C# also provides a way to work with pointers. C# code that uses pointers is called unsafe code and requires the use of keywords: unsafe and fixed. If the /unsafe flag is not used, it will result in a compiler error.

Any operation in C# that involves pointers must take place in an unsafe context. We can use the unsafe keyword at the class, method, and block levels, as shown below.

  1. public unsafe class myUnsafeClass
      //This class can use unsafe code freely.
  2. public class myUnsafeClass
      //This class can NOT use unsafe code.
      public unsafe void myUnsafeMethod
        // this method can use unsafe code
  3. public class myUnsafeClass
      //This class can NOT use unsafe code.
      public void myUnsafeMethod
        // this method too can NOT use unsafe code
          // Only this block can use unsafe code.


The stackalloc keyword sometimes is used within an unsafe block to allow to allocate a block of memory on the stack rather than on the heap.

fixed & pinning:

GC moves objects in a managed heap when it compacts memory during a collection. If we need to pass a pointer from a managed object to an unmanaged function, we need to ensure that the GC doesn’t move the object while its address is being used through the pointer. This process of fixing an object in memory is called pinning, and it’s accomplished in C# by using the fixed keyword.


The MarshalAs attribute can be used to specify how data should be marshaled between managed and unmanaged code when we need to override the defaults. When we pass a string to a COM method, the default conversion is a COM BSTR; when we pass a string to a non-COM method, the default conversion is C- LPSTR. But, if you want to pass a C-style, null-terminated string to a COM method, you will need to use MarshalAs to override the default conversion.

So far, we have seen simple datatypes. But some of the functions needed structures to be passed; we have to handle that differently than simple datatypes.


We can define a managed type that is the equivalent of an unmanaged structure. The problem with marshaling such types is that the common language runtime controls the layout of managed classes and structures in memory. The StructLayout attribute allows a developer to control the layout of managed types. Possible values for the StructLayout are Auto, Explicit, and Sequential. Charset, Pack, and Size are the optional parameters that can be used with the StructLayout attribute.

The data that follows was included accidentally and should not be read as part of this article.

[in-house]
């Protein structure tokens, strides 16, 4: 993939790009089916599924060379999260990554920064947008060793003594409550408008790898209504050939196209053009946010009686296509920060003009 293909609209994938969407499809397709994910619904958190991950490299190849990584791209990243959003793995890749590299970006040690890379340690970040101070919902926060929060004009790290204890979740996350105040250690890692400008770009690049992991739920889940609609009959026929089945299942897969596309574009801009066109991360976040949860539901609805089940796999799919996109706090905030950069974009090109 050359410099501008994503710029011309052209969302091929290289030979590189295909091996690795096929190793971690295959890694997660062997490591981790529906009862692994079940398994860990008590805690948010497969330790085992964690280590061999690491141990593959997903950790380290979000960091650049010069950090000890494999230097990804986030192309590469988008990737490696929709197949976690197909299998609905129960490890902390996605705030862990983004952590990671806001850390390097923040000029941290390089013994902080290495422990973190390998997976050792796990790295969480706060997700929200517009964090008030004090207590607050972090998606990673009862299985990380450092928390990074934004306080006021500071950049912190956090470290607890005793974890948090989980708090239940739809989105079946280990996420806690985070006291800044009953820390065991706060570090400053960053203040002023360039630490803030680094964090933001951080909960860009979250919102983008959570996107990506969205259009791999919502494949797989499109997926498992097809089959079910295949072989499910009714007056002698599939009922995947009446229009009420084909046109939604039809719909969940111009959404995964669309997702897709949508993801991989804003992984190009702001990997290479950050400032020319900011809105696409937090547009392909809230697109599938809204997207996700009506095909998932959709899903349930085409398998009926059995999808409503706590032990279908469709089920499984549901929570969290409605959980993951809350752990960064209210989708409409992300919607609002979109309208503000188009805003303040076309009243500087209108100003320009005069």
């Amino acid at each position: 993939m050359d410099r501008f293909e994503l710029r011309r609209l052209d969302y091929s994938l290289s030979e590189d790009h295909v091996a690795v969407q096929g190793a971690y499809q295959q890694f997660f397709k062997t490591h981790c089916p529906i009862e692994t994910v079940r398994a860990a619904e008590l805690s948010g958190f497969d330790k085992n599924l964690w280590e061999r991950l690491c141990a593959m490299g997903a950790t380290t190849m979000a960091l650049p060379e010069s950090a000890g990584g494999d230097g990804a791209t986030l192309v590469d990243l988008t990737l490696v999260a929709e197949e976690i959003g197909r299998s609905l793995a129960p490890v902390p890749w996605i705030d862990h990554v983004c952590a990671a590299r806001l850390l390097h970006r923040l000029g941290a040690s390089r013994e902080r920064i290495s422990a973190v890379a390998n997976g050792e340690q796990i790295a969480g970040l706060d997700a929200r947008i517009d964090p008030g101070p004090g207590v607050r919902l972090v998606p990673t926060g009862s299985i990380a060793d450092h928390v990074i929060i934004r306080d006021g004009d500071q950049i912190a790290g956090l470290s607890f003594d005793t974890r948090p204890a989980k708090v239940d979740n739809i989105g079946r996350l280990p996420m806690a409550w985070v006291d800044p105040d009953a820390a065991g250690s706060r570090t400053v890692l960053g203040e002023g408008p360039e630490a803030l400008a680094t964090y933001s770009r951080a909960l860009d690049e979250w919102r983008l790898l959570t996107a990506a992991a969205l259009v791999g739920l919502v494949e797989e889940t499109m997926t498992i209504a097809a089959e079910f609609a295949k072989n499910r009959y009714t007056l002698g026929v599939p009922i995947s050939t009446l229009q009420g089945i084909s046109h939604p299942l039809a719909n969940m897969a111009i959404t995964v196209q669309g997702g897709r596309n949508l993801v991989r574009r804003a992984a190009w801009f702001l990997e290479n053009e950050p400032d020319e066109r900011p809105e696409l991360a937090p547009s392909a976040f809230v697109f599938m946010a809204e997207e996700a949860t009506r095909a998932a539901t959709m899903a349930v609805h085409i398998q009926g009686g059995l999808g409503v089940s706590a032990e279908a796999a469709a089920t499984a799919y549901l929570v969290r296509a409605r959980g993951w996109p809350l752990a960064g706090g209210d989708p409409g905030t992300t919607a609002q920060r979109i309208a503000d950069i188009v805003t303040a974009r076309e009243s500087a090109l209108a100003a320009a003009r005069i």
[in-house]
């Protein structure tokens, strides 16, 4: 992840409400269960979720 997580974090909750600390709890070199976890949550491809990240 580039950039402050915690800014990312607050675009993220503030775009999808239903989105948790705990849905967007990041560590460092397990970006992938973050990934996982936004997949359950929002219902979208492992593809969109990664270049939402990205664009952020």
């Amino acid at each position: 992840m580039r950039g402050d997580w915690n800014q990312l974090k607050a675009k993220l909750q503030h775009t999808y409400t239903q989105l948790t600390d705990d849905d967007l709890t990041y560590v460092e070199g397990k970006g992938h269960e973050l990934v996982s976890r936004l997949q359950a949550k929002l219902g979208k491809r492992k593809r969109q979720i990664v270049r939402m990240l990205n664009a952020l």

Using Callback Functions and Passing arrays as a parameter involves some more complications and can be the subject for the next article.

Parameter Type Mapping

One of the severe problems with using Platform Invoke is deciding which .NET type to use when declaring the API function. The following table will summarize the .NET equivalents of the most commonly used Windows data types.

Windows Data Type .NET Data Type
BOOL, BOOLEAN Boolean or Int32
BSTR String
DWORD Int32 or UInt32
FLOAT Single
HANDLE (and all other handle types, such as HFONT and HMENU) IntPtr, UintPtr, or HandleRef
HRESULT Int32 or UInt32
INT Int32
LANGID Int16 or UInt16
LCID Int32 or UInt32
LONG Int32
LPARAM IntPtr, UintPtr, or Object
LPSTR String or StringBuilder*
LPTSTR String or StringBuilder
LPWSTR String or StringBuilder
LPVOID IntPtr, UintPtr, or Object
SAFEARRAY .NET array type
UINT Int32 or UInt32
ULONG Int32 or UInt32
WORD Int16 or UInt16
WPARAM IntPtr, UintPtr, or Object

*Because the string is an Immutable class in .NET, it isn’t suitable for use as an output parameter. So, a StringBuilder is used instead.